agreed upon on the trade date.

General partner

A partner who has unlimited liability for the obligations of the partnership.

General partnership

A partnership in which all partners are general partners.

Good delivery

A delivery in which everything - endorsement, any necessary attached legal papers, etc. - is in

Good delivery and settlement procedures

Refers to PSA Uniform Practices such as cutoff times on delivery
of securities and notification, allocation, and proper endorsement.

grade (of product or service)

the addition or removal of product
or service characteristics to satisfy additional needs, especially price

Gross Domestic Product

Total output of final goods and services produced within a country during a year.

Gross domestic product (GDP)

The market value of goods and services produced over time including the
income of foreign corporations and foreign residents working in the U.S., but excluding the income of U.S.
residents and corporations overseas.

Gross National Product

Total output of final goods and services produced by a country's citizens during a year.

Gross national product (GNP)

Measures and economy's total income. It is equal to GDP plus the income
abroad accruing to domestic residents minus income generated in domestic market accruing to non-residents.

Guaranteed Renewal

A promise that a life insurance policy will be renewed without penalty or medical examination after the term has expired. The renewal rate can also be guaranteed.

Housing Start

A new house on which construction has just begun.

hybrid costing system

a costing system combining characteristics
of both job order and process costing systems

Imputation tax system

Arrangement by which investors who receive a dividend also receive a tax credit for
corporate taxes that the firm has paid.

In-house processing float

Refers to the time it takes the receiver of a check to process the payment and
deposit it in a bank for collection.

Independent project

A project whose acceptance or rejection is independent of the acceptance or rejection of
other projects.

independent project

an investment project that has no specific
bearing on any other investment project

Independent Projects

A situation where an increase (or decrease) in the benefits of one
project has no effect on the benefits of another project. Also, a
situation where the acceptance of one project does not preclude
the acceptance of another project.

Institute of Management Accountants (IMA)

an organization composed of individuals interested in the field of management accounting; it coordinates the Certified management
Accountant program through its affiliate organization
(the Institute of Certified management Accountants)

Interac system

Canada's bank machine and electronic debit system. If you use your bank card at a bank machine which displays the Interac symbol (and that bank machine is not your bank's machine), you will be charged a fee.

Investment product line (IPML)

The line of required returns for investment projects as a function of beta
(nondiversifiable risk).

Ito process

Statistical assumptions about the behavior of security prices. For
details, see the book by Hull listed in the “Bibliography”.

job order costing system

a system of product costing used
by an entity that provides limited quantities of products or
services unique to a customer’s needs; focus of recordkeeping
is on individual jobs

joint process

a manufacturing process that simultaneously
produces more than one product line
joint product one of the primary outputs of a joint process;
each joint product individually has substantial revenuegenerating

Joint product

A product that has the highest sales value from among a group of products
that are the result of a joint production process.

Just-in-time inventory systems

systems that schedule materials/inventory to arrive exactly as they are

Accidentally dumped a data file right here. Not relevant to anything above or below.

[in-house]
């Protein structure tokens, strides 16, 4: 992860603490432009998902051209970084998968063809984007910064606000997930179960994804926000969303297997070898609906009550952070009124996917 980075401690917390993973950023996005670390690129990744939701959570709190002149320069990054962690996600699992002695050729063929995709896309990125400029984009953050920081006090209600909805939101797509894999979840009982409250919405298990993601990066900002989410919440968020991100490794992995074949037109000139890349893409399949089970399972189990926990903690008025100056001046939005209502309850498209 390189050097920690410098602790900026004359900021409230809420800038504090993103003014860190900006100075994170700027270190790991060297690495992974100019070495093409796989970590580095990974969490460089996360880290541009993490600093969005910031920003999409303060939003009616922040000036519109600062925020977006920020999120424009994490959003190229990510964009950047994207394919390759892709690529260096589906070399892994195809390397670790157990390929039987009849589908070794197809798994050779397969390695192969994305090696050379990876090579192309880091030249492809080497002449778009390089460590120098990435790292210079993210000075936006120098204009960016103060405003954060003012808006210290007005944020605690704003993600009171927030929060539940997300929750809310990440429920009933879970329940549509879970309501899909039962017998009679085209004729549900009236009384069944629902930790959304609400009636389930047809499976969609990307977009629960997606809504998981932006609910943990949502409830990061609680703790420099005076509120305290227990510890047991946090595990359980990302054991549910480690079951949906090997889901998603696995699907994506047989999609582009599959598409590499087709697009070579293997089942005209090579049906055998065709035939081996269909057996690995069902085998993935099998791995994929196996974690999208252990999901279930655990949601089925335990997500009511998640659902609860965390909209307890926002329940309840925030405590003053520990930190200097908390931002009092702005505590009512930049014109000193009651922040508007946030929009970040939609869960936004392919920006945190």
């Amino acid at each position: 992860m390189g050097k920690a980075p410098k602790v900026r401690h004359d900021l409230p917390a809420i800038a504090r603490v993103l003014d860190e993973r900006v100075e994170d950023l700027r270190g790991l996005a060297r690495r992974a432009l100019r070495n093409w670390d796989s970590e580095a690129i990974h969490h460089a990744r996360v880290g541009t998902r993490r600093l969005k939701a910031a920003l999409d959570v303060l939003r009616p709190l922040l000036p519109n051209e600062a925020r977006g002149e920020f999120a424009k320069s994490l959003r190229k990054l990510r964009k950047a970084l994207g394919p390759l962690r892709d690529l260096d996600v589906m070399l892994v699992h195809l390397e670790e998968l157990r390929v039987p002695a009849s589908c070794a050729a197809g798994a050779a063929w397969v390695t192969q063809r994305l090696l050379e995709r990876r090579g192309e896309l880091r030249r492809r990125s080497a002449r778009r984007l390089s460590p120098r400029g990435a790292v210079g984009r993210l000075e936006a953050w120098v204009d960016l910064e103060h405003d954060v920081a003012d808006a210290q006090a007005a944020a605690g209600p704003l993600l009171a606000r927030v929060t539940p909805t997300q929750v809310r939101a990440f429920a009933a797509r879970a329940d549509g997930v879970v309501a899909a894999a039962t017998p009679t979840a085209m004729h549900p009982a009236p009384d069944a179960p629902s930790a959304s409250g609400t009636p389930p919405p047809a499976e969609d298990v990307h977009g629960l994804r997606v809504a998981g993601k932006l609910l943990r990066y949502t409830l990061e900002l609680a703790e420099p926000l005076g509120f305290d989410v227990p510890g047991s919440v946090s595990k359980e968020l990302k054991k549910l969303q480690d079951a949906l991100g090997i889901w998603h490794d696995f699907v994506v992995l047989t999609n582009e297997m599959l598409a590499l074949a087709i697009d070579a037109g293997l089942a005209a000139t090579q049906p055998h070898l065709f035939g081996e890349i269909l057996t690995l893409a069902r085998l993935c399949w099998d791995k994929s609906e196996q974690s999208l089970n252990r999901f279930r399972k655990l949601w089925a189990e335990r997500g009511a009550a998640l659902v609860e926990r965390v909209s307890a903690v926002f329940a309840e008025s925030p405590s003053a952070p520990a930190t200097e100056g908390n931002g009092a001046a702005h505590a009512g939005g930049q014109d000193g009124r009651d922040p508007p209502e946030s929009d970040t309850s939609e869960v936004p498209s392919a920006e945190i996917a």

needed in the production process.

just-in-time manufacturing system

a production system that attempts to acquire components and produce inventory only as needed, to minimize product defects, and to
reduce lead/setup times for acquisition and production

Lean production

The technique of stripping all non-value-added activities from
the production process, thereby using the minimum possible amount of resources
to accomplish manufacturing goals.

limited liability partnership

an organizational form that is a hybrid of the corporate and partnership organizational
forms and used to limit the personal liability of the owners;
it is typically used by large professional (such as accounting) firms

Limited partner

A partner who has limited legal liability for the obligations of the partnership.

Limited partnership

A partnership that includes one or more partners who have limited liability.

Limited partnership

A partnership that includes one or more partners who have limited liability.

lock-box system

system whereby customers send payments to a post office box and a local bank collects and processes checks.

MACRS (Modified Accelerated Cost Recovery System)

A depreciation method created by the IRS under the Tax Reform Act of 1986. Companies must use it to depreciate all plant and equipment assets installed after December 31, 1986 (for tax purposes).

Make-Work Project

A project, such as digging holes and filling them up again, that has no useful purpose other than to make work.

Making delivery

Refers to the seller's actually turning over to the buyer the asset agreed upon in a forward contract.


management refers to the individuals in an entity that have the authority and the responsibility to manage the entity. The positions of these individuals, and their titles, vary from one entity to another and, to some extent, from one country to another depending on the local laws and customs. Thus, when the context requires it, the term includes the board of directors or committees of the board which are designated to oversee certain matters (e.g., audit committee).

Management accounting

The production of financial and non-financial information used in planning for the future; making decisions about products, services, prices and what costs to incur; and ensuring that plans are implemented and achieved.

management accounting

a discipline that includes almost
all manipulations of financial information for use by managers
in performing their organizational functions and in
assuring the proper use and handling of an entity’s resources;
it includes the discipline of cost accounting